That said, the NGP does allow a passage to non-Indian entities provided the primary applicant continues to be an Indian entity and hence ensuring greater scope of collaboration with existing Indian space players to further the “Atmanirbhar Bharat” vision. This is imperative, given the space sector is a capital-intensive domain and Indian space startups have thus far faced challenges to raise funds on account of high cost of raising capital, long gestation period of investment and difficulty in demonstrating a tangible return of investment. It is only very recently, when the GoI first expressed its interest in 2020 by giving private players a more transformative role which began eliciting meaningful interest from private equity and strategic firms. Pixxel raised an investment of US $36 million in June 2023 from investors including Alphabet Inc. and Accenture PLC.9 Skyroot Aerospace raised US $51 million in a series B funding round led by Singapore-based investment firm, Government of Singapore Investment Corporation (GIC) in 2022.10

Another feature of the NGP is the detailed and clarified norms pertaining to segments with significant commercial growth potential such as space communication and Earth observation. The growing number of internet users, increasing penetration of televisions, and rising adoption of the navigation system in the country are propelling increasing demand for satellite-based services.

Synergistic propositions have been made in this regard with alignment on national geospatial policy and remote sensing data policy. With the global value of Earth observation data being estimated at US $266 billion in 2023 and projected value being US $700 billion in 203011, there is ample opportunity for several players in the Indian market to tap into this lucrative segment. Presently, it seems that the Indian Earth observation and remote sensing data has been mainly dominated by public players such as Indian Space Research Organisation, which has established the “Navigation with Indian Constellation” (NavIC) for the navigation and positioning requirements of India, with end-user applications such as Google Maps obtaining their data from NavIC. That said, with demand for such Earth observation and remote sensing data surging due to increasing end uses such as navigation, climate services, disaster management, defence, navigation, agriculture, urban development, etc., private players such as Pixxel and GalaxEye are also making headway in this segment.

The Indian satellite communication market was valued at US $2.23 billion in 2023 and is projected to grow manifold to US $ 25 billion by 2028. The primary value creation lies in end-user service such as telecommunications, broadcasting and other internet services. While Eutelsat OneWeb India and Orbit Connect (a joint venture between Reliance Jio and Luxembourg based SES) have already obtained an authorisation from IN-SPACe to provide commercial satellite broadband services,  Elon Musk’s Starlink and Jeff Bezos’ Amazon are reportedly in the process of receiving similar approvals Indian regulators. Further, all of these players will be in the pipeline to also be granted the required spectrum allocation by the Indian government, which will presumably happen once the detailed guidelines on such spectrum allocation are released later this year. There are yet a few untapped markets such as logistics, OTT, Internet of Things, etc. which may soon follow suit of gaining service from the satellite communications network.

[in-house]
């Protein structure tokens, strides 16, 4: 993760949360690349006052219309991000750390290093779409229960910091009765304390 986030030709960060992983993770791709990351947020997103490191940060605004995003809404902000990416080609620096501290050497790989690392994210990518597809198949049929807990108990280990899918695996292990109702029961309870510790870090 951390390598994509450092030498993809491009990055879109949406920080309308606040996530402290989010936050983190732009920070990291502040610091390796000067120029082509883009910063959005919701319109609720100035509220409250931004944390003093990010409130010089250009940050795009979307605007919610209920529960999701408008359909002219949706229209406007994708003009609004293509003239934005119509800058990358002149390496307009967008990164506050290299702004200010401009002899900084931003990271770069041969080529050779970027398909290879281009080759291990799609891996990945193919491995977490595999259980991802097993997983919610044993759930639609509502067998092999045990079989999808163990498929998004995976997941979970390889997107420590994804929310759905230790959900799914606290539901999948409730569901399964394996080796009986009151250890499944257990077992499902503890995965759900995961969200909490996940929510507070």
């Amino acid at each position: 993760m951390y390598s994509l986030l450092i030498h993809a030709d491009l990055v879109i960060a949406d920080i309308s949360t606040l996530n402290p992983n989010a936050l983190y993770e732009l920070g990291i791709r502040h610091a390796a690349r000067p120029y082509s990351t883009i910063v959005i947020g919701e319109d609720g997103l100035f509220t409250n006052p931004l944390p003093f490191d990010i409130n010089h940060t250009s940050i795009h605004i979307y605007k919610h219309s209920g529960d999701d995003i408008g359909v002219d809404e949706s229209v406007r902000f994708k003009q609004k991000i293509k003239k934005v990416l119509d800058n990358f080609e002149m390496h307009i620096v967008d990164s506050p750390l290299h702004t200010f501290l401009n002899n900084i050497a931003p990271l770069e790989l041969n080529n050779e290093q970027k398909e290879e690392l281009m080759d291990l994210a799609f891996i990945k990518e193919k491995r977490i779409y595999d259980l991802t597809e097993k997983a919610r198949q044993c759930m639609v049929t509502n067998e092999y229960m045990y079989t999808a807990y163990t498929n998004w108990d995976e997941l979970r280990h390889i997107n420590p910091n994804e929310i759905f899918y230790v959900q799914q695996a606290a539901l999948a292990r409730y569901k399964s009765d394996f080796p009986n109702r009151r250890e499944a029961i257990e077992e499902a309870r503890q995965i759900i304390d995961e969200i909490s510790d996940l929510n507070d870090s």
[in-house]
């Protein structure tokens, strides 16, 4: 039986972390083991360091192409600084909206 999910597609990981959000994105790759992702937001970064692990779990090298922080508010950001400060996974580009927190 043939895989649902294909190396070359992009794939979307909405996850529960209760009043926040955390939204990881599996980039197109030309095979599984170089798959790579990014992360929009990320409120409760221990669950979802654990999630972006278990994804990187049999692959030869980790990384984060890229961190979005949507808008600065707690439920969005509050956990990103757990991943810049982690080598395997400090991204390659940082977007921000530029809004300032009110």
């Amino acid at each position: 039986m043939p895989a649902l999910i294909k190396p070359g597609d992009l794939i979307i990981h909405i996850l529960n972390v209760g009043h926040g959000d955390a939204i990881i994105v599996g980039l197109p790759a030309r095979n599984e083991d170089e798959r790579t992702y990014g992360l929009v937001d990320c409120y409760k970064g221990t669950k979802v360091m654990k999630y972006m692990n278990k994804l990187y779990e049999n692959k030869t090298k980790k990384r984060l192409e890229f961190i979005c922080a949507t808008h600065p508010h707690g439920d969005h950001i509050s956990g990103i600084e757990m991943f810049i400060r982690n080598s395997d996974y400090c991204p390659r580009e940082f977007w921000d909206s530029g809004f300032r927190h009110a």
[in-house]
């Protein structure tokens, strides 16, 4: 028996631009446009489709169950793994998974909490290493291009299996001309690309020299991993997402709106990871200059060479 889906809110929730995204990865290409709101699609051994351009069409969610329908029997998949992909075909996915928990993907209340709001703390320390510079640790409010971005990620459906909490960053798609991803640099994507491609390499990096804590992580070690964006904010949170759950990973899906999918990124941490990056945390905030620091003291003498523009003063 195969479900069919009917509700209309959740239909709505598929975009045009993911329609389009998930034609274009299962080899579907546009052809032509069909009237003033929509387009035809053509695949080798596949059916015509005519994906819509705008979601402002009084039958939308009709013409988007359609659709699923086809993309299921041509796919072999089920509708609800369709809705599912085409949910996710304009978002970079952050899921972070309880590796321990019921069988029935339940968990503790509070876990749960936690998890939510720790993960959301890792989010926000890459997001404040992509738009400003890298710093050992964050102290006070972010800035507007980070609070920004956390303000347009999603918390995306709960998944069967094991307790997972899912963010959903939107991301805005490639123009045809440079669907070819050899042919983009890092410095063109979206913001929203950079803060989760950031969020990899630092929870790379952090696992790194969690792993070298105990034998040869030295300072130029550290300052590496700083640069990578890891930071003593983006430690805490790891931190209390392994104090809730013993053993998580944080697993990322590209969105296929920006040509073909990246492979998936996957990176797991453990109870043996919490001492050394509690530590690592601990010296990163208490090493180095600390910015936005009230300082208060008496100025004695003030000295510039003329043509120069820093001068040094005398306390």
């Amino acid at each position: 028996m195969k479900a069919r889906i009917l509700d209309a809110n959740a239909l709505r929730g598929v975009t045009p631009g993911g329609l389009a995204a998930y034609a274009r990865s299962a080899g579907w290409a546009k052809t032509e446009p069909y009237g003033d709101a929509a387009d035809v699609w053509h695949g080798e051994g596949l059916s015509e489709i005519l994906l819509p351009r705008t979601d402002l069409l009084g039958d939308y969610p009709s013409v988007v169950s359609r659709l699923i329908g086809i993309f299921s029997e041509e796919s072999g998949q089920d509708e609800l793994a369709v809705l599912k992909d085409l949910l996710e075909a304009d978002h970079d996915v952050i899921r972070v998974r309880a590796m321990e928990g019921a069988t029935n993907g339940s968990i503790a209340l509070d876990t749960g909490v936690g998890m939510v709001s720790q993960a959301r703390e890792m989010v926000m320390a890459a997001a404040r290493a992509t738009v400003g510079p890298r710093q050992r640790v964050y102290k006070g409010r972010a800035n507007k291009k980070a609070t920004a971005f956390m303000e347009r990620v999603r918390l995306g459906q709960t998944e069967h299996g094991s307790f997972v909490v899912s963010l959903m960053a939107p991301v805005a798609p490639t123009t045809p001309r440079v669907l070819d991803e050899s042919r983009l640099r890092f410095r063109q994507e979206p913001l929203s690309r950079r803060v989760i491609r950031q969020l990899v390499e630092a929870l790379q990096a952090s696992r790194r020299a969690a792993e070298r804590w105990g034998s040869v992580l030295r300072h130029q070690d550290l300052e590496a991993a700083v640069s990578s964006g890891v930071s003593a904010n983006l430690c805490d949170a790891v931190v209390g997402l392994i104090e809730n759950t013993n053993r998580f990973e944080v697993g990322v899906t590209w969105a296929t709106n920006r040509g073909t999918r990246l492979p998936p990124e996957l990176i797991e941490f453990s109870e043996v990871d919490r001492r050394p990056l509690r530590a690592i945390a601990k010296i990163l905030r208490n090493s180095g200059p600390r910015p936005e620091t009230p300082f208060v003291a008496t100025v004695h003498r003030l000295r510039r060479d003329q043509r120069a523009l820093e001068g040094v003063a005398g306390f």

While we find the current reforms to be meaningful and a positive step forward in unlocking the potential of the space communication activity in India, the industry also eagerly awaits a formal framework for allocation of frequency and space spectrum.

Further, as technology matures and other areas of leveraging in situ usage of space such as space tourism, space mining and spacebased manufacturing come to the forefront, the regulatory framework would have to be further bolstered and strengthened to create a sustainable and progressive space sector in India.

*Partner, Shardul Amarchand Mangaldas & Co.

**Principal Associate, Shardul Amarchand Mangaldas & Co.

***Associate, Shardul Amarchand Mangaldas & Co.

1. Quoting Dr Jitendra Singh, Union Minister for Science & Technology, and the Department of Space and Department of Atomic Energy, Press Release dated 20-12-2023, Department of Space, Press Information Bureau, available at <>. r

2. Department of Space, Press Information Bureau, Press Release dated 20-12-2023, available at <>; Space Sector, Invest India, available at <,10%25%20of%20the%20global%20economy>.

3. Space: The $1.8 Trillion Opportunity for Global Economic Growth (8-4-2024), McKinsey & Company, available at <>.

4. World Economic Forum, Space is Booming. Here’s How to Embrace the $1.8 Trillion Opportunity (8-4-2024),available at <,growth%20rate%20of%20global%20GDP>.

5. “Sector Space”, Invest India, available at <,10%25%20of%20the%20global%20economy>.

6. European Space Policy Institute, ESPI Report 90 — Bridging the Financing Gap in the European Space Sector: Alternative Funding Pathways in Tightening Markets — Full Report (March 2024), available at <>.

7. Space Industries (Indemnities) Bill, 2023 is currently in the process of being passed by the Parliament.

8. Civil Liability for Nuclear Damage Act, 2010, S. 6.

9. “Pixxel Raises $36 Million in Series B Funding to Advance Hyperspectral Satellite Constellation and Data Platform”, Pixxel (1-6-2023), available at <>.

10. “Skyroot Aerospace Raises $51 Million in New Funding Round Led by Singapore’s GIC”, The Economic Times (2-9-2022) available at <>.

11. World Economic Forum, Amplifying the Global Value of Earth Observation (7-5-2024),available at <>.

12. Purushothaman K.G., “Exploring Global Best Practices in Satellite Communications: Lessons for India”, KPMG (6-2-2024) available at <,the%20country’s%20GDP%20by%20FY2028>.